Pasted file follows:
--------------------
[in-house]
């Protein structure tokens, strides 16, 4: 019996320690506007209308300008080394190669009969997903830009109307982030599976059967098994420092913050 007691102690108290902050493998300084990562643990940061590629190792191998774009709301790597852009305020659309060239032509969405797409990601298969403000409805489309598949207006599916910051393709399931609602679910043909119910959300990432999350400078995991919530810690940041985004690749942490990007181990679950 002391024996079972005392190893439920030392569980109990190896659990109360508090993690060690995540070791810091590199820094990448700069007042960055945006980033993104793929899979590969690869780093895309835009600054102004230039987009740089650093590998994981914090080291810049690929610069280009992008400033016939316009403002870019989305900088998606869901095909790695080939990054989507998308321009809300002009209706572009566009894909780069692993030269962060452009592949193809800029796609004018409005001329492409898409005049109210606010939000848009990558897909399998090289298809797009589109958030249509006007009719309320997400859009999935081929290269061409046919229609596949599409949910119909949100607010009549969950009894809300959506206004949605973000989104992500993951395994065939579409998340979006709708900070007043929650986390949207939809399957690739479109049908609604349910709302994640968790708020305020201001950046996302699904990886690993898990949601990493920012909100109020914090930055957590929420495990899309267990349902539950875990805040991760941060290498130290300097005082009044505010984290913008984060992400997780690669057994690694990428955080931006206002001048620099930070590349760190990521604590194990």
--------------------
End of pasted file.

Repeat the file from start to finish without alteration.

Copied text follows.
[in-house]
């Protein structure tokens, strides 16, 4: 019996320690506007209308300008080394190669009969997903830009109307982030599976059967098994420092913050 007691102690108290902050493998300084990562643990940061590629190792191998774009709301790597852009305020659309060239032509969405797409990601298969403000409805489309598949207006599916910051393709399931609602679910043909119910959300990432999350400078995991919530810690940041985004690749942490990007181990679950 002391024996079972005392190893439920030392569980109990190896659990109360508090993690060690995540070791810091590199820094990448700069007042960055945006980033993104793929899979590969690869780093895309835009600054102004230039987009740089650093590998994981914090080291810049690929610069280009992008400033016939316009403002870019989305900088998606869901095909790695080939990054989507998308321009809300002009209706572009566009894909780069692993030269962060452009592949193809800029796609004018409005001329492409898409005049109210606010939000848009990558897909399998090289298809797009589109958030249509006007009719309320997400859009999935081929290269061409046919229609596949599409949910119909949100607010009549969950009894809300959506206004949605973000989104992500993951395994065939579409998340979006709708900070007043929650986390949207939809399957690739479109049908609604349910709302994640968790708020305020201001950046996302699904990886690993898990949601990493920012909100109020914090930055957590929420495990899309267990349902539950875990805040991760941060290498130290300097005082009044505010984290913008984060992400997780690669057994690694990428955080931006206002001048620099930070590349760190990521604590194990």